Have you always wanted to live your life like Ricky Bobby? This might be your best chance yet.
This piece of comedy movie/NASCAR lore is up for purchase for the low, low price of $10 million dollars. From the looks of the inside of the house and the property surrounding the home, I’d say it is worth around $9 million dollars. The home owners are simply adding on the “Ricky Bobby” tax to the price.
The home, which is located in Cornelius, North Carolina, played a large role in many famous scenes of Talladega Nights: The Ballad of Ricky Bobby (2006).
If you wanted to recreate the iconic dinner scene and prepare an intricate dinner of KFC, Taco Bell and Dominos Pizza, then “pray to Baby Jesus,” your dreams are within reach for the right price.
The real estate site the home is posted on gives all the details of the Lake Norman waterfront property. The 12,000 square foot house boasts 6 bedrooms, 6 bathrooms, a pool, and two boat docks on the water, all tucked away in a private gated community.
The price of the home comes with peace of mind at least. With the house sitting within a private community, all the die hard Ricky Bobby fans wanting a picture of the “Bobby Household” will be stopped at the gate.
Check it out:
Usually seeing the words “recently renovated” on a house listing raises the price, but if the home owners were smart, they would have left it as it was. Some will be disappointed to know that parts of the house now look nothing like they did in the movie, but you would still rest easy knowing Ricky Bobby, Cal Naughton Jr., and Walker and Texas Ranger once walked the halls of the home.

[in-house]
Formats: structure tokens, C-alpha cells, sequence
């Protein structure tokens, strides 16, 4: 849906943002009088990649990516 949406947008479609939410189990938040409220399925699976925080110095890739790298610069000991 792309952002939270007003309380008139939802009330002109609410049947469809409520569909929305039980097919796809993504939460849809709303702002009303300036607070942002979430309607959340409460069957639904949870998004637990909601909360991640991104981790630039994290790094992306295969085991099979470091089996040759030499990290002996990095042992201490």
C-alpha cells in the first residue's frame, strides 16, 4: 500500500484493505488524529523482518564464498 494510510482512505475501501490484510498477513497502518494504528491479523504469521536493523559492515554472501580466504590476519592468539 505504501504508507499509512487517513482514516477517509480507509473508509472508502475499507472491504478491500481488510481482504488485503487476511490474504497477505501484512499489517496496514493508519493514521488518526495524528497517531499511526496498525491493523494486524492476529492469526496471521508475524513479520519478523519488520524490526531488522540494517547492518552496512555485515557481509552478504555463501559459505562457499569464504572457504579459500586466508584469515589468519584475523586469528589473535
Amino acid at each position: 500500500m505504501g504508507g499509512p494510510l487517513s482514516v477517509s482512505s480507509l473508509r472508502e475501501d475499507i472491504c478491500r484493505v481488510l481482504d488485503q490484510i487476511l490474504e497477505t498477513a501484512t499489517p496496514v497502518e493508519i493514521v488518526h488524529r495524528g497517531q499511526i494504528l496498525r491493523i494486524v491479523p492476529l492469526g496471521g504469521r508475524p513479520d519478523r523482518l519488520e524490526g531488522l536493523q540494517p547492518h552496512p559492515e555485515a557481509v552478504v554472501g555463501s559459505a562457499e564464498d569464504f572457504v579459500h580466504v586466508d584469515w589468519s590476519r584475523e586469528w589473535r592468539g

Speaking of walking the halls, I wonder if there is any legitimacy to John C. Reilly’s character hearing ghosts within the estate when he moved in with Ricky Bobby’s wife. Hopefully there aren’t any ghosts whispering “get out,” like they did in the movie.
Better get the “slingshot engaged” if you are wanting to lock down this piece of movie history. Some people have a cool collector’s item or movie relic to act as a conversation piece, but imagine your whole house being a conversation starter.
“Welcome in to Ricky Bobby’s former house, shake and bake and make yourself at home.”
Anyways, if you are actually interested in the North Carolina home, you better act fast.
Put in an offer as early as you can because remember:
“If you ain’t first, you’re last.”